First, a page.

Trump tells voters again he opposed the Iraq war -- but he didn't

Story highlights

  • Donald Trump spoke about his Iraq war opposition during a speech
  • Trump told CNN later, "You know what that meant"

Cleveland, Ohio (CNN)Donald Trump on Thursday once again sought to convince the public that he opposed the Iraq War by pointing to statements he made after the US had already invaded the country.

But interviews Trump gave before and after the war prove that he was publicly supportive of the US invasion of Iraq. Trump only began questioning the merits of the war several months later, as US forces became mired in a war against Iraqi insurgents.
    Just days after President George W. Bush announced US forces had begun invading Iraq, Trump said in an interview on Fox that the war "looks like a tremendous success from a military standpoint."
    Pressed Thursday by CNN on that praise for the invasion, Trump retorted, "You know what that meant."
    He ignored follow-up questions asking for clarification.
    Moments earlier, Trump insisted in scripted remarks as he has repeatedly during his presidential campaign that he "was opposed to the war from the beginning" and said that he would have voted against invading Iraq had he been in Congress at the time.
    Trump first publicly stated his support for the Iraq War one month before Congress voted to authorize the use of military force in Iraq, when radio host Howard Stern asked him if he favored invading Iraq.
    "Yeah, I guess so," Trump said. "You know, I wish the first time it was done correctly."
    Trump said that comment was "long before" the war started, even though it came in the heat of the debate on the Iraq War as Congress prepared to vote on the issue.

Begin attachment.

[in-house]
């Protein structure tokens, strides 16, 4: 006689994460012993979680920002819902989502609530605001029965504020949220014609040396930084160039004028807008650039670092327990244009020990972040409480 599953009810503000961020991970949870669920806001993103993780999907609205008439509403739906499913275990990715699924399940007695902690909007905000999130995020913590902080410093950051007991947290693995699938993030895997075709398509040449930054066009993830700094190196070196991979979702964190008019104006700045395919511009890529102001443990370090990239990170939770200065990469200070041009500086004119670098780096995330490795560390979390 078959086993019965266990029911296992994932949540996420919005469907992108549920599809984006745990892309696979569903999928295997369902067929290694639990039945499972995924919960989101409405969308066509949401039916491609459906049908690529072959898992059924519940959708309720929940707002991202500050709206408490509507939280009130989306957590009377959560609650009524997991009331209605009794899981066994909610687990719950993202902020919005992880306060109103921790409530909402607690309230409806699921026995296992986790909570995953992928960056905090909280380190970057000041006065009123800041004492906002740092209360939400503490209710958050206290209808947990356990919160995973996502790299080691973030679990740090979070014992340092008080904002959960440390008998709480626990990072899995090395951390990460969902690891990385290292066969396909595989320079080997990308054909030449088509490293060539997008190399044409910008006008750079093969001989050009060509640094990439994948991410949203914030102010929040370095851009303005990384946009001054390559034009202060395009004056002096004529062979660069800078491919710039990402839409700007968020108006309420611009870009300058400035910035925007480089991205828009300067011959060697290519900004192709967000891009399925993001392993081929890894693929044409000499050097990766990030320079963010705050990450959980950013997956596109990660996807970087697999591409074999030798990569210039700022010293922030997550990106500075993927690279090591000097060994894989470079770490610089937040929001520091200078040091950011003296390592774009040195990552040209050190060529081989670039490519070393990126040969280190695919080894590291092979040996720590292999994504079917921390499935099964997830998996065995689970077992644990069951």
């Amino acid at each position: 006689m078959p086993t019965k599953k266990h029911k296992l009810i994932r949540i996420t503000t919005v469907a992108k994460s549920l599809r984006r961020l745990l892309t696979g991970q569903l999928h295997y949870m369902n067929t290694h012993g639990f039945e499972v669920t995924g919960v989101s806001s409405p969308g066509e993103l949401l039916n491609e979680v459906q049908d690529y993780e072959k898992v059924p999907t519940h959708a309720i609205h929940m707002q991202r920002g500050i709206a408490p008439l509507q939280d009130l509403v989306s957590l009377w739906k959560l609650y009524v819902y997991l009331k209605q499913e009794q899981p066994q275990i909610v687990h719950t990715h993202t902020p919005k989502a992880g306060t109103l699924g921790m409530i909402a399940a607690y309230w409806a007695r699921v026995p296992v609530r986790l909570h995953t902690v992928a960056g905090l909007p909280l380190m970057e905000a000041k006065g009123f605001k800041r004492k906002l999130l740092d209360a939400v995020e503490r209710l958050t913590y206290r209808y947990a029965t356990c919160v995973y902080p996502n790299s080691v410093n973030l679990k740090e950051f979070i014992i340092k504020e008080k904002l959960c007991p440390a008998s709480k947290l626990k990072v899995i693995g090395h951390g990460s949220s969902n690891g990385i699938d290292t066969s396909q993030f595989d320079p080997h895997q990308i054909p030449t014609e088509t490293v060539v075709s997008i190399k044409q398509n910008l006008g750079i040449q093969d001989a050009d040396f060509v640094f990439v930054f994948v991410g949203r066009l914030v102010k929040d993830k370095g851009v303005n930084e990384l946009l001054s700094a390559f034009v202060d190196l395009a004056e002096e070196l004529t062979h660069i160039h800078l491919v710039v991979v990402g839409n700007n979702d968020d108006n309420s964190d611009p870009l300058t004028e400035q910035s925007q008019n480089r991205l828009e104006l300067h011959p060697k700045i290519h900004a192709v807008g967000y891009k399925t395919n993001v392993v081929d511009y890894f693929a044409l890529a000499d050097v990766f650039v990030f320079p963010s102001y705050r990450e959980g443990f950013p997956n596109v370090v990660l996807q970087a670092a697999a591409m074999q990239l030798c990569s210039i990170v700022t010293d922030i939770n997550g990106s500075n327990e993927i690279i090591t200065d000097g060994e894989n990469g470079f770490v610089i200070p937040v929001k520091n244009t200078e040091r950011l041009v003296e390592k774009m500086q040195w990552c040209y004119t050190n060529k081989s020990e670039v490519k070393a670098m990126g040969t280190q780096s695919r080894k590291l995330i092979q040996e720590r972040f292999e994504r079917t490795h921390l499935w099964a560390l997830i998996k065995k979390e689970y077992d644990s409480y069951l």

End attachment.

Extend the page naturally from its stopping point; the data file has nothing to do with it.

"It was the first time anybody ever asked me about Iraq and I said, 'Well, I don't know,'" Trump said Thursday, adding those comments were "superseded" by his late comments against the war.
    Trump on Thursday pointed to comments he made three months after Congress voted in favor of military action in Iraq, when he told Neil Cavuto of Fox News that "the Iraqi situation is a problem," but that "the economy is a much bigger problem as far as the president is concerned." He did not say he was opposed to the invasion.
    Trump's first and most extensive comments against the Iraq War came in an interview with Esquire magazine in August 2004, one year and five months after the US invasion, which Trump described as "very early in the conflict, extremely early in the conflict, right at the beginning" of the war.
    But Trump insisted Thursday that "Iraq is one of the biggest differences in this race," pointing to his Democratic rival Hillary Clinton's October 2002 vote to authorize military force in Iraq when she was a US senator from New York, which Trump called "a big mistake."
    Trump has repeatedly called into question Clinton's "judgment" over her Iraq War vote, even though his own vice presidential nominee Mike Pence also voted in favor of military action as a member of the House of Representatives at the time.
    The Republican nominee made his case that he was against the Iraq War by pointing to comments he made in the first months of the Iraq War as "yet more evidence that I had opposed the war from the start."
    Trump on Thursday pointed to comments he made to the Washington Post four days after he called the invasion a "tremendous success" in which he called the war a "mess."
    But Trump's comments on March 25, 2003, at a post-Oscar party appeared to be a reference to a friendly fire incident that day in which a US missile downed a British fighter jet, causing the stock market to drop more than 300 points.
    "If they keep fighting in the way they did today, they're going to have a real problem," Trump said then. "The war's a mess."
    Trump also noted that in July 2003 he said on MSNBC that he would like to see some of the money being spent on the war effort go to "New York City and some of the cities and some of the states ... because you know, they really need it and they need it badly."
    He did not say he opposed the war in that interview.